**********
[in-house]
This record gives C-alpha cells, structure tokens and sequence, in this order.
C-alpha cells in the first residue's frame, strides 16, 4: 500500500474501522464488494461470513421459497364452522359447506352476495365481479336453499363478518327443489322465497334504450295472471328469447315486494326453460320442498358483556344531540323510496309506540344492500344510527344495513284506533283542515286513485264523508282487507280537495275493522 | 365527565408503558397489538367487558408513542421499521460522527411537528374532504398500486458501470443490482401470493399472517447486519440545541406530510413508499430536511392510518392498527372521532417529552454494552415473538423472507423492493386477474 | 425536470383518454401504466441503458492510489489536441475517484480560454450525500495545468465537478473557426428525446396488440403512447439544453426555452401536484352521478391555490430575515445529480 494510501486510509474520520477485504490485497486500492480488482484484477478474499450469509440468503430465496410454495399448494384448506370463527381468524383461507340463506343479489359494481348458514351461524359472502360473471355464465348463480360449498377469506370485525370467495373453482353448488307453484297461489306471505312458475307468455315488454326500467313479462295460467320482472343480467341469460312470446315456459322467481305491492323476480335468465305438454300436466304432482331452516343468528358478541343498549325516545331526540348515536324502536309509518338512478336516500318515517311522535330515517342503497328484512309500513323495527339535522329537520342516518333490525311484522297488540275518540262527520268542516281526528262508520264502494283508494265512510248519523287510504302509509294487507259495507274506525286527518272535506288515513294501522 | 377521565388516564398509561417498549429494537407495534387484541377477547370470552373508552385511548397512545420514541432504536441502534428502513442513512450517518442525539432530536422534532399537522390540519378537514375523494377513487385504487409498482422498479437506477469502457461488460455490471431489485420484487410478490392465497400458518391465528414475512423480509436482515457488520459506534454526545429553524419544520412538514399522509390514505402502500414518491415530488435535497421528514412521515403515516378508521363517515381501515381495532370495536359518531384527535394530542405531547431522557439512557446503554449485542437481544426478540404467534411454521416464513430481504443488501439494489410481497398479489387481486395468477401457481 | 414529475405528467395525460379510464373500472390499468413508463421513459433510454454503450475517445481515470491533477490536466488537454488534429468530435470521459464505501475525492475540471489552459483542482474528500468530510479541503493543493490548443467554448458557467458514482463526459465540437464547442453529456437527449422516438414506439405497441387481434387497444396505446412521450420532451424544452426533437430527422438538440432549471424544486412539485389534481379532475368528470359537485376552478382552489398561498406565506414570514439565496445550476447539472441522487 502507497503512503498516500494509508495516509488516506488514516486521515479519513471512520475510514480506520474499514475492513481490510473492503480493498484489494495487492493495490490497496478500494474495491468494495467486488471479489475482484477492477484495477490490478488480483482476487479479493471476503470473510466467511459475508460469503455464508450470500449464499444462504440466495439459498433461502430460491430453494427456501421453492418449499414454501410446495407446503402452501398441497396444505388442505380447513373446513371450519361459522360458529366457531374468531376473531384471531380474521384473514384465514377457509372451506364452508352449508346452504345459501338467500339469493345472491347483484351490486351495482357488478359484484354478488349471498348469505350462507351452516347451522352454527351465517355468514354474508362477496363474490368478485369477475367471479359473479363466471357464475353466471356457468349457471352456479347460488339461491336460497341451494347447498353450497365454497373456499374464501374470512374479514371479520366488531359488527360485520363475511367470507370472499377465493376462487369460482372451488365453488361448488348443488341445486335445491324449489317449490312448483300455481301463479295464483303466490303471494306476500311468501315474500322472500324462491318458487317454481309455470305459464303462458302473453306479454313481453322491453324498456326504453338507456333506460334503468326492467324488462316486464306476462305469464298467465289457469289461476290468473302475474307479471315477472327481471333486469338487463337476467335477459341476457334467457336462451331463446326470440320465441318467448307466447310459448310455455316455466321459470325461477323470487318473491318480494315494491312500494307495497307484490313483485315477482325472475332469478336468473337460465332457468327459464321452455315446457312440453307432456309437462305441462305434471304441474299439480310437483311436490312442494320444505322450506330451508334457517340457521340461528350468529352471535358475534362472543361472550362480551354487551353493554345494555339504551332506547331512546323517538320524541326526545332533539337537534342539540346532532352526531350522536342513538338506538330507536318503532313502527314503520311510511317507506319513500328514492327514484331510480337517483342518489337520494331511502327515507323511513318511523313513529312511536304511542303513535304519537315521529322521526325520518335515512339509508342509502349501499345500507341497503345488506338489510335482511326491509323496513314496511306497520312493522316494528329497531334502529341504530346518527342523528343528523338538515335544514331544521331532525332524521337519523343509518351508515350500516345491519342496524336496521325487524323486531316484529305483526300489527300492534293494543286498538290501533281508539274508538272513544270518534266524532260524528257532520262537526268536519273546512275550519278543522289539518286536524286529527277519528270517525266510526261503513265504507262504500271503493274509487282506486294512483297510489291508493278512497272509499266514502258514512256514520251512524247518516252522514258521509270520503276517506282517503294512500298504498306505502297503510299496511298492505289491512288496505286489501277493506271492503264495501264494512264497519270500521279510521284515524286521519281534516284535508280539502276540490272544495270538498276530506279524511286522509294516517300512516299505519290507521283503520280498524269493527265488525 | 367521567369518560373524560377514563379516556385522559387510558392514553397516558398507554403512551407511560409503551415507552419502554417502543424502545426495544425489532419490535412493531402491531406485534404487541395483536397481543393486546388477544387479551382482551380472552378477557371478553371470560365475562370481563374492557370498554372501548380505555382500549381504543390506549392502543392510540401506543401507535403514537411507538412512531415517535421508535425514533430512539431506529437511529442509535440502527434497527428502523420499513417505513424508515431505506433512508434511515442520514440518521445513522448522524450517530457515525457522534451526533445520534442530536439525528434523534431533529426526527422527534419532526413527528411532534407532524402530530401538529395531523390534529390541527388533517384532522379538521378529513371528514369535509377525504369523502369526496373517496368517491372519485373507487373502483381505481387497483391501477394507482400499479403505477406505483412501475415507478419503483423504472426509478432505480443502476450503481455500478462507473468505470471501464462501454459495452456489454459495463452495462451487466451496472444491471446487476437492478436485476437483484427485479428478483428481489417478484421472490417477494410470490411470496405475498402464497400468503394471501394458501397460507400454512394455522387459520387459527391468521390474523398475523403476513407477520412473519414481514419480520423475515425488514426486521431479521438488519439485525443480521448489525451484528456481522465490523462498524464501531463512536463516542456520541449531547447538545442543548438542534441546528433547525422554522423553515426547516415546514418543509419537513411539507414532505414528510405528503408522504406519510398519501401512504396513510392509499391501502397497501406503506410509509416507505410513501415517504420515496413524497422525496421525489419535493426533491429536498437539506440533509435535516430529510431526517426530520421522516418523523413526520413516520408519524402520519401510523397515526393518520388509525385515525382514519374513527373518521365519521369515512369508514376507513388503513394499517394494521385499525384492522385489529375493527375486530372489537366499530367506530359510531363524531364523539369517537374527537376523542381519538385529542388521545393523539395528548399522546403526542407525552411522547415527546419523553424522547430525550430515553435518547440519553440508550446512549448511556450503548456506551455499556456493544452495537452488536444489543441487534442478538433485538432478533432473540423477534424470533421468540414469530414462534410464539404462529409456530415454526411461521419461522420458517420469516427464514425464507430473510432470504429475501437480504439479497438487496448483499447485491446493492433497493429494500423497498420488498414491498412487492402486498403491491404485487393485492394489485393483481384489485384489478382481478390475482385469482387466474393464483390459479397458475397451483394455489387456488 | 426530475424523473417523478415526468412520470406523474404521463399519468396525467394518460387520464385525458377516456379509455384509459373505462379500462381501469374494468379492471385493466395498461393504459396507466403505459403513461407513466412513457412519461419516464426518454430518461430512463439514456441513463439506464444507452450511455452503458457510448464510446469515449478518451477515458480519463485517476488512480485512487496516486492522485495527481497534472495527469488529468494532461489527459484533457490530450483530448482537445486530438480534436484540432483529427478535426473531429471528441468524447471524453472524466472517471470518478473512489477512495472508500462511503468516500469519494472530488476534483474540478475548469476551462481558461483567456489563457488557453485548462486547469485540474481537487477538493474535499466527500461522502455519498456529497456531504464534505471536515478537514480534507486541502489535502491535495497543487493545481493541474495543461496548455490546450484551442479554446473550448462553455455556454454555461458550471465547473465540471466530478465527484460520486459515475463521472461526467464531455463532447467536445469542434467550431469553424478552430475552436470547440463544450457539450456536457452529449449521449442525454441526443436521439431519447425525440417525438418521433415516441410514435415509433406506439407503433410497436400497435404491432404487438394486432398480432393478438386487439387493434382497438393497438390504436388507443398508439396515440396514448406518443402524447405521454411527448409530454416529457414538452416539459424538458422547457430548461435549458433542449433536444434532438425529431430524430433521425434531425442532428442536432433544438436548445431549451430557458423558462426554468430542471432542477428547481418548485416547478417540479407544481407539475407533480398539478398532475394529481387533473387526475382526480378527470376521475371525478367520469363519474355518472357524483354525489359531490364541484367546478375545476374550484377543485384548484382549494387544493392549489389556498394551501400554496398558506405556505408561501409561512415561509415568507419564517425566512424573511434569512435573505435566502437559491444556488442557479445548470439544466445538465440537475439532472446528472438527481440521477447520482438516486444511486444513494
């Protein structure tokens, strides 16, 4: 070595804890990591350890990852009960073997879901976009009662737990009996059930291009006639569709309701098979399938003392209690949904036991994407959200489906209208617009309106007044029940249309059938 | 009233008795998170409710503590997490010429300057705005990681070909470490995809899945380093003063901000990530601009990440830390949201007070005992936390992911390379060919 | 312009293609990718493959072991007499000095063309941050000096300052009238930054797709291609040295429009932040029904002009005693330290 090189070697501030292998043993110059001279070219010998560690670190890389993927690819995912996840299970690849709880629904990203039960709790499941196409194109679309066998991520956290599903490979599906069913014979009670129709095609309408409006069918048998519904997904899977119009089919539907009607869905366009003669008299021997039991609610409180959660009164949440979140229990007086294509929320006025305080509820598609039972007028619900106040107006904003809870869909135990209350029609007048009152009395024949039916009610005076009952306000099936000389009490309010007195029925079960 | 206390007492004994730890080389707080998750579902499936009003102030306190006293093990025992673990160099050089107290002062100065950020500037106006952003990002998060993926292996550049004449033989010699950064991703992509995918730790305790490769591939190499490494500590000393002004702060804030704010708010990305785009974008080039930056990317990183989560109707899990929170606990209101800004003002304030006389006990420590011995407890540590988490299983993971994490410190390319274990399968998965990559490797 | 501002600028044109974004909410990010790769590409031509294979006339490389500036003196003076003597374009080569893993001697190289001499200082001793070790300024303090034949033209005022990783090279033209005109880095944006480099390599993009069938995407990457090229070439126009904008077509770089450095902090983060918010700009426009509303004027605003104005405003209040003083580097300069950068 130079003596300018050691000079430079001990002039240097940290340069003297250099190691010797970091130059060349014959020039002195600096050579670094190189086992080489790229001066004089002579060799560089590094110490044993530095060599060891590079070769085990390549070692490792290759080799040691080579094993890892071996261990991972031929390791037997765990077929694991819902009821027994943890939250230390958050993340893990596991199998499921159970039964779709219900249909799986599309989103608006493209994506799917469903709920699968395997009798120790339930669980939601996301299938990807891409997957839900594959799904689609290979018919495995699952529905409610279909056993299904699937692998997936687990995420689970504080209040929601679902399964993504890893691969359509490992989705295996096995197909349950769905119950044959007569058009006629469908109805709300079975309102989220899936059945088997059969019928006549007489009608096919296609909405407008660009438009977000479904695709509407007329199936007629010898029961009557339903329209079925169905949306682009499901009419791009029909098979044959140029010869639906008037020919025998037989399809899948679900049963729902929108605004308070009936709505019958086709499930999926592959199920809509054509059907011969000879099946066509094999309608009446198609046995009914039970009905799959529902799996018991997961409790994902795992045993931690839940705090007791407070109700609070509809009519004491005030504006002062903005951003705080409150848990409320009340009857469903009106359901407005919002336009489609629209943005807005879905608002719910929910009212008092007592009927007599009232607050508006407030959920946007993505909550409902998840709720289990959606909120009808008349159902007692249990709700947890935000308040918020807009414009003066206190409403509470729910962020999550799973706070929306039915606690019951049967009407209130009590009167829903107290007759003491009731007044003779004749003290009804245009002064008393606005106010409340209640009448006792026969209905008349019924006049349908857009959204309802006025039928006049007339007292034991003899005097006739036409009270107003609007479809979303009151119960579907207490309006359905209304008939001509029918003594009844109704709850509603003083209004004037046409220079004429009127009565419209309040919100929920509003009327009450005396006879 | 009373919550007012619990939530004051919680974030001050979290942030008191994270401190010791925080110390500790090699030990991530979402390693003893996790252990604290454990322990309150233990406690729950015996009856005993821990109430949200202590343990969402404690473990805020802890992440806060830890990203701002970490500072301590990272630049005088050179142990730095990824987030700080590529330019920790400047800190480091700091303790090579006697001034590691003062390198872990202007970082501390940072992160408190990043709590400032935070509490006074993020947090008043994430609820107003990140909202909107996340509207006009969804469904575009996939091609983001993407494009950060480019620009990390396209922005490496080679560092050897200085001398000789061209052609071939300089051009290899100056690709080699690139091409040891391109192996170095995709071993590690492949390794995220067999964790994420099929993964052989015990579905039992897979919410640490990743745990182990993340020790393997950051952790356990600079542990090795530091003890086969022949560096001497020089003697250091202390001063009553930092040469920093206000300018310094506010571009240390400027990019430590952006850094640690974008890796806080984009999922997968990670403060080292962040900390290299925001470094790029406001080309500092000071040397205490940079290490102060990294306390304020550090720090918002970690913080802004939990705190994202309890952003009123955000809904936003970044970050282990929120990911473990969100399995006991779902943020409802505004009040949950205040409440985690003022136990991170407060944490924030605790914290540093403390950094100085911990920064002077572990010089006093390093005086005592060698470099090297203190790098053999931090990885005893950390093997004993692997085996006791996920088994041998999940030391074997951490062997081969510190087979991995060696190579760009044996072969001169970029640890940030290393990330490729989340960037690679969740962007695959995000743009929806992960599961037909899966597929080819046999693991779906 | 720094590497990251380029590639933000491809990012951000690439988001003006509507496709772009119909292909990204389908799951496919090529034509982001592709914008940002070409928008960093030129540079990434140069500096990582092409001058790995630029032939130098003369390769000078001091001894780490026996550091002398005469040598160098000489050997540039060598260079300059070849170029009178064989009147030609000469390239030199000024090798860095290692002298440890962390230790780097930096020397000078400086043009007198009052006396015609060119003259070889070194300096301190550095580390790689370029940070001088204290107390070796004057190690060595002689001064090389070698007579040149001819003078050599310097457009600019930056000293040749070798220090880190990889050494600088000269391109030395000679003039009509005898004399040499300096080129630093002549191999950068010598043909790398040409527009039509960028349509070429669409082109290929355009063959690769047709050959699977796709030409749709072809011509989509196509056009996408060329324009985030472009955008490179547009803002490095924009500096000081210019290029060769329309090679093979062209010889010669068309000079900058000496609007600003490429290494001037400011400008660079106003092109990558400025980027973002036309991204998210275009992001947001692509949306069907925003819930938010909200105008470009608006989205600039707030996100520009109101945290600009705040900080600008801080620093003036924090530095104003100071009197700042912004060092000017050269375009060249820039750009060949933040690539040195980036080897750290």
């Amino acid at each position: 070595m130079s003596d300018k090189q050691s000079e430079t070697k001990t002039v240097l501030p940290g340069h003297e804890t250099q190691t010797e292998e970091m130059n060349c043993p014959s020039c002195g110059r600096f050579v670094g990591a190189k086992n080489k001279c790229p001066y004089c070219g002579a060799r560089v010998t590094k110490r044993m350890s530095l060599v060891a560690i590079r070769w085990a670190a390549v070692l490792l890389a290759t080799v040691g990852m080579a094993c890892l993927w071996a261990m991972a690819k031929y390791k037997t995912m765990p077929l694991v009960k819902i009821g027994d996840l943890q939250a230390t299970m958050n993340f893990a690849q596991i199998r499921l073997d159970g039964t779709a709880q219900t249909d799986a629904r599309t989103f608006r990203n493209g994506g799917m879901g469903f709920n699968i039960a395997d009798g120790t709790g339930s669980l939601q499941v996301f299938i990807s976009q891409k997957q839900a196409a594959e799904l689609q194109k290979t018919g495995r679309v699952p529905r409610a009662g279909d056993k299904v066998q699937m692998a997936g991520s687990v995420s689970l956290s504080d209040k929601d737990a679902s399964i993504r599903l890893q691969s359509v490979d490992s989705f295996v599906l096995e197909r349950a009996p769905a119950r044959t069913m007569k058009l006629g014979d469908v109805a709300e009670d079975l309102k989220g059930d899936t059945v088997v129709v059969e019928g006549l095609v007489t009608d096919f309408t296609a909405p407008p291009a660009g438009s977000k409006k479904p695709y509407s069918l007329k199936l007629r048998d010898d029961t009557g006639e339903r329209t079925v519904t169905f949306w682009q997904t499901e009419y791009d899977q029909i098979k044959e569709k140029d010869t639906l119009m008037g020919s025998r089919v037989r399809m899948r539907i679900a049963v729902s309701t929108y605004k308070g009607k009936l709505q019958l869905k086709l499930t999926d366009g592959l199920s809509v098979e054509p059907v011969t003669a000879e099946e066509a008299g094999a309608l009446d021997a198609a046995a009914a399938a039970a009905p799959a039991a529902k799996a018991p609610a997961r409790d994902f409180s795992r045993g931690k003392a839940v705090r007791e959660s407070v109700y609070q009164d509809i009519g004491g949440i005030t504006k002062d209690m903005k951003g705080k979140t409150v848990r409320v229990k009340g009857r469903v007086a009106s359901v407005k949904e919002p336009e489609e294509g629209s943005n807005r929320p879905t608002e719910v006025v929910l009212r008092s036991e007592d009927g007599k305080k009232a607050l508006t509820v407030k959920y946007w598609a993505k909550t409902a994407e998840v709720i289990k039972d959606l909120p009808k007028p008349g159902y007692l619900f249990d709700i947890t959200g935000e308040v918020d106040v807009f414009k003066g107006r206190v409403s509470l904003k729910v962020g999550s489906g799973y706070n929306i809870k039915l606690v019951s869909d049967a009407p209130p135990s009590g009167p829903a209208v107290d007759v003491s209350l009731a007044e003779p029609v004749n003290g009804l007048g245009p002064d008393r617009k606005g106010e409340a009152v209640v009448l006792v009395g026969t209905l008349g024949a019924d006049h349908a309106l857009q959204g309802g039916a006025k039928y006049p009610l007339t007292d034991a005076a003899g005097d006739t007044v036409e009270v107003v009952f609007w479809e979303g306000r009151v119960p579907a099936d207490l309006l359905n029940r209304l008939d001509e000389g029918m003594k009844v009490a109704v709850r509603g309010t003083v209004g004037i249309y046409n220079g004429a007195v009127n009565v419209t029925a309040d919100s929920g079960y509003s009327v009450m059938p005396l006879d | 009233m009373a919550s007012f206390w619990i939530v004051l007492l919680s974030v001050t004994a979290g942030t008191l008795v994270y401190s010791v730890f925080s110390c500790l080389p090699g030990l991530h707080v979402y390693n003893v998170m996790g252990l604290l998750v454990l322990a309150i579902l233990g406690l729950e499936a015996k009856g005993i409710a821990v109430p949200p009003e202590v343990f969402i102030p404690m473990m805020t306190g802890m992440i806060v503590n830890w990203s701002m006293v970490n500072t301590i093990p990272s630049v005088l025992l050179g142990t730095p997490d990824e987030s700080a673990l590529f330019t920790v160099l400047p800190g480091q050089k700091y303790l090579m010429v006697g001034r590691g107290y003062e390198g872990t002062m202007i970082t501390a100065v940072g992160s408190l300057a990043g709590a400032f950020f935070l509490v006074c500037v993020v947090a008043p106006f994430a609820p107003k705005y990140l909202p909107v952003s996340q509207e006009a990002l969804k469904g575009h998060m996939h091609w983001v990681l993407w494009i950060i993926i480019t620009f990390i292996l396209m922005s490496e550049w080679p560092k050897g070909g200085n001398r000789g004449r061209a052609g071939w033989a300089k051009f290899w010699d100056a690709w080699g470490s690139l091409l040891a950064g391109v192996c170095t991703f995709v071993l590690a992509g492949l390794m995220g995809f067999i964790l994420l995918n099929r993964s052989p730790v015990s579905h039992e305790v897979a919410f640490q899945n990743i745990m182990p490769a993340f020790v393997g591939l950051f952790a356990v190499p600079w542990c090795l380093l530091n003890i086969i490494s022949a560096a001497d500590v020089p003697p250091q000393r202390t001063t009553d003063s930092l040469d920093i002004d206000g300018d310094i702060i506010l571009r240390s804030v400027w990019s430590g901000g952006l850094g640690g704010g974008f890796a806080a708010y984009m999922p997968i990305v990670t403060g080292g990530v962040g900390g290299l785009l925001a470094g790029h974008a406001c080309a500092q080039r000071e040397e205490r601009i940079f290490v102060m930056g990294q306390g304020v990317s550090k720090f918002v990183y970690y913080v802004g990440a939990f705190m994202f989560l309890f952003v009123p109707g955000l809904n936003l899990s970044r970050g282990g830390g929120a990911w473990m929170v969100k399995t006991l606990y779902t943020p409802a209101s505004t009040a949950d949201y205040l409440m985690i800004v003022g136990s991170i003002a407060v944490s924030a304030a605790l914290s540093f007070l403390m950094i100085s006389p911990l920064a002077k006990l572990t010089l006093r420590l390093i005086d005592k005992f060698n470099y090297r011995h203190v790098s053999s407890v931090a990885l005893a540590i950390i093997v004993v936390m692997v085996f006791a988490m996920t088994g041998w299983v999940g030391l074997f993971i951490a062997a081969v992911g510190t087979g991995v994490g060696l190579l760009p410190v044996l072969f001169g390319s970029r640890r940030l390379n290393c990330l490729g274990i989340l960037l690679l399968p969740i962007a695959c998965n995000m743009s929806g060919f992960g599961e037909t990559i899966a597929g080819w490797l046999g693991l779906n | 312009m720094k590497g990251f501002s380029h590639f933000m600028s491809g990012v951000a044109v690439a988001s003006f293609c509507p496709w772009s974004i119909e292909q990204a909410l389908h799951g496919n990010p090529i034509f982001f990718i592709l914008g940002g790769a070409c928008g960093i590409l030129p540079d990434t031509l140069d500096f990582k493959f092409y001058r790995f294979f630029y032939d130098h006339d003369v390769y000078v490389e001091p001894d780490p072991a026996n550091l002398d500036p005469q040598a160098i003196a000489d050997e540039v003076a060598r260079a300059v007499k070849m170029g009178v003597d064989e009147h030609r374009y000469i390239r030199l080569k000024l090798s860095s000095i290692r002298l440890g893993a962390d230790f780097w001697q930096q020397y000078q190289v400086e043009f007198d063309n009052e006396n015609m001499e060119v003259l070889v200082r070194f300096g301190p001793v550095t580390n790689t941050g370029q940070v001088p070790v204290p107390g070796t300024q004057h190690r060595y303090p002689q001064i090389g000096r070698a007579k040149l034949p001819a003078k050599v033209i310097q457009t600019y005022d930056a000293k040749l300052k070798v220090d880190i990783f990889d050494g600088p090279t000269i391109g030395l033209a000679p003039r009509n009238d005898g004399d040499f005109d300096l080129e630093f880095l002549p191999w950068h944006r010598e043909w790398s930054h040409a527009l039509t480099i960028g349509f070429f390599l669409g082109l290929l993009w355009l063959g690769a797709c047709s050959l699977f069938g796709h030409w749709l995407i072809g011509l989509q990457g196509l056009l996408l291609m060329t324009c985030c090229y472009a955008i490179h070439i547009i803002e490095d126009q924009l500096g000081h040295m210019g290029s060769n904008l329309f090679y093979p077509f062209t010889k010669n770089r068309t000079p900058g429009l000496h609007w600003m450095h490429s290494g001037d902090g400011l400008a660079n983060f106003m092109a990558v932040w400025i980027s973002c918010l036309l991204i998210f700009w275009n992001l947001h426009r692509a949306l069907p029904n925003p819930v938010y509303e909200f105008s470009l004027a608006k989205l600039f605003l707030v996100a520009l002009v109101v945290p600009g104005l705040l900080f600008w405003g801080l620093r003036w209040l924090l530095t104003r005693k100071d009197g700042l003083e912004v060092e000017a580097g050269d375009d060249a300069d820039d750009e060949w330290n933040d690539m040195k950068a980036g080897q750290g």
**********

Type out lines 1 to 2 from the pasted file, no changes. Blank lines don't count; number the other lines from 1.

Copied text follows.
[in-house]
This record gives C-alpha cells, structure tokens and sequence, in this order.